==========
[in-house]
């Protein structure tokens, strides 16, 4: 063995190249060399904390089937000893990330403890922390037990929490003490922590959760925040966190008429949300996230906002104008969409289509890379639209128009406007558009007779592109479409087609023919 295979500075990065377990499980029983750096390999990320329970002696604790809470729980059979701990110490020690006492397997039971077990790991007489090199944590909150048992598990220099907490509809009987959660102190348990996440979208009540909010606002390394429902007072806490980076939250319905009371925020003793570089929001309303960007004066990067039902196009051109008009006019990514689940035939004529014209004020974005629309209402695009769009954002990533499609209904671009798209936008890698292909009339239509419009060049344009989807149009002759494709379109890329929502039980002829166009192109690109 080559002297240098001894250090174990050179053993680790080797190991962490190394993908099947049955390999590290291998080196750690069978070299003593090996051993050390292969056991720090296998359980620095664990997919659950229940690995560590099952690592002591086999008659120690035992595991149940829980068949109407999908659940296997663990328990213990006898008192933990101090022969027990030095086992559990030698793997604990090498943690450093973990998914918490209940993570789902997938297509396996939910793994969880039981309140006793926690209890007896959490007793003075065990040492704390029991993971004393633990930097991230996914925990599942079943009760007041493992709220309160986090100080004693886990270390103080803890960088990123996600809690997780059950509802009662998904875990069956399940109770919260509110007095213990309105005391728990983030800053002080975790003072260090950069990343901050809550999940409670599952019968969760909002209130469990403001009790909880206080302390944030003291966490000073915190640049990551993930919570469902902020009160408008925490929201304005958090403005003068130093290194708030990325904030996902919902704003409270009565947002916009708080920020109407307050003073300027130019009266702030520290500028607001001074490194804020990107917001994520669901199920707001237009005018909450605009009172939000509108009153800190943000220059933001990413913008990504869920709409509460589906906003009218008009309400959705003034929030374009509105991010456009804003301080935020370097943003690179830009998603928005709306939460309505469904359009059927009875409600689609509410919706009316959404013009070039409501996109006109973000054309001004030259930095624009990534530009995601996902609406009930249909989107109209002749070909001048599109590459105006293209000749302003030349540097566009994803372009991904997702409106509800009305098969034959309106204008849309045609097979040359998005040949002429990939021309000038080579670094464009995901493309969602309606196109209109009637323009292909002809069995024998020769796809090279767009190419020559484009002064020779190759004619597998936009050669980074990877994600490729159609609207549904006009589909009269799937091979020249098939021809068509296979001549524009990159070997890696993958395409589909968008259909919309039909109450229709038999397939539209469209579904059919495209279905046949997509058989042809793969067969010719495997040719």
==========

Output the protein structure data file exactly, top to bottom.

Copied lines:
[in-house]
């Protein structure tokens, strides 16, 4: 063995190249060399904390089937000893990330403890922390037990929490003490922590959760925040966190008429949300996230906002104008969409289509890379639209128009406007558009007779592109479409087609023919 295979500075990065377990499980029983750096390999990320329970002696604790809470729980059979701990110490020690006492397997039971077990790991007489090199944590909150048992598990220099907490509809009987959660102190348990996440979208009540909010606002390394429902007072806490980076939250319905009371925020003793570089929001309303960007004066990067039902196009051109008009006019990514689940035939004529014209004020974005629309209402695009769009954002990533499609209904671009798209936008890698292909009339239509419009060049344009989807149009002759494709379109890329929502039980002829166009192109690109 080559002297240098001894250090174990050179053993680790080797190991962490190394993908099947049955390999590290291998080196750690069978070299003593090996051993050390292969056991720090296998359980620095664990997919659950229940690995560590099952690592002591086999008659120690035992595991149940829980068949109407999908659940296997663990328990213990006898008192933990101090022969027990030095086992559990030698793997604990090498943690450093973990998914918490209940993570789902997938297509396996939910793994969880039981309140006793926690209890007896959490007793003075065990040492704390029991993971004393633990930097991230996914925990599942079943009760007041493992709220309160986090100080004693886990270390103080803890960088990123996600809690997780059950509802009662998904875990069956399940109770919260509110007095213990309105005391728990983030800053002080975790003072260090950069990343901050809550999940409670599952019968969760909002209130469990403001009790909880206080302390944030003291966490000073915190640049990551993930919570469902902020009160408008925490929201304005958090403005003068130093290194708030990325904030996902919902704003409270009565947002916009708080920020109407307050003073300027130019009266702030520290500028607001001074490194804020990107917001994520669901199920707001237009005018909450605009009172939000509108009153800190943000220059933001990413913008990504869920709409509460589906906003009218008009309400959705003034929030374009509105991010456009804003301080935020370097943003690179830009998603928005709306939460309505469904359009059927009875409600689609509410919706009316959404013009070039409501996109006109973000054309001004030259930095624009990534530009995601996902609406009930249909989107109209002749070909001048599109590459105006293209000749302003030349540097566009994803372009991904997702409106509800009305098969034959309106204008849309045609097979040359998005040949002429990939021309000038080579670094464009995901493309969602309606196109209109009637323009292909002809069995024998020769796809090279767009190419020559484009002064020779190759004619597998936009050669980074990877994600490729159609609207549904006009589909009269799937091979020249098939021809068509296979001549524009990159070997890696993958395409589909968008259909919309039909109450229709038999397939539209469209579904059919495209279905046949997509058989042809793969067969010719495997040719």